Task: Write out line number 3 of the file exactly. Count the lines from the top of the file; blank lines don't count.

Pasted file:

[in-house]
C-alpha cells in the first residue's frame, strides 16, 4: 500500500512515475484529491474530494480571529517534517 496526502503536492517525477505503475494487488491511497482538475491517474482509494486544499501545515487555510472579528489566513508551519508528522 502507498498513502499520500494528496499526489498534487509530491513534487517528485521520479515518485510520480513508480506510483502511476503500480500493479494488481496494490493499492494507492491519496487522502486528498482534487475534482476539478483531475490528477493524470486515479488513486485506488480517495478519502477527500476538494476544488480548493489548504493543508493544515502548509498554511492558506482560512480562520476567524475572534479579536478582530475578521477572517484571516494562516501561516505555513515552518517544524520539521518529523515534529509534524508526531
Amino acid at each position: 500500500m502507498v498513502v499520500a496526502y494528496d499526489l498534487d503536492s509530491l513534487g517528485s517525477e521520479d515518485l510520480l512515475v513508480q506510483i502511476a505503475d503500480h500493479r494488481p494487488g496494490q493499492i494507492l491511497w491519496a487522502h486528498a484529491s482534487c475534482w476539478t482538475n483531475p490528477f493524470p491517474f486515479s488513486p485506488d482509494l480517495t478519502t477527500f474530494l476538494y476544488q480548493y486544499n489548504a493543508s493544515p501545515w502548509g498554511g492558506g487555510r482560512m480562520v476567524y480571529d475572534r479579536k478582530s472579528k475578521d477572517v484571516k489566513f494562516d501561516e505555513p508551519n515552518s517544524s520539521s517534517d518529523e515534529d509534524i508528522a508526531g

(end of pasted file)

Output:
Amino acid at each position: 500500500m502507498v498513502v499520500a496526502y494528496d499526489l498534487d503536492s509530491l513534487g517528485s517525477e521520479d515518485l510520480l512515475v513508480q506510483i502511476a505503475d503500480h500493479r494488481p494487488g496494490q493499492i494507492l491511497w491519496a487522502h486528498a484529491s482534487c475534482w476539478t482538475n483531475p490528477f493524470p491517474f486515479s488513486p485506488d482509494l480517495t478519502t477527500f474530494l476538494y476544488q480548493y486544499n489548504a493543508s493544515p501545515w502548509g498554511g492558506g487555510r482560512m480562520v476567524y480571529d475572534r479579536k478582530s472579528k475578521d477572517v484571516k489566513f494562516d501561516e505555513p508551519n515552518s517544524s520539521s517534517d518529523e515534529d509534524i508528522a508526531g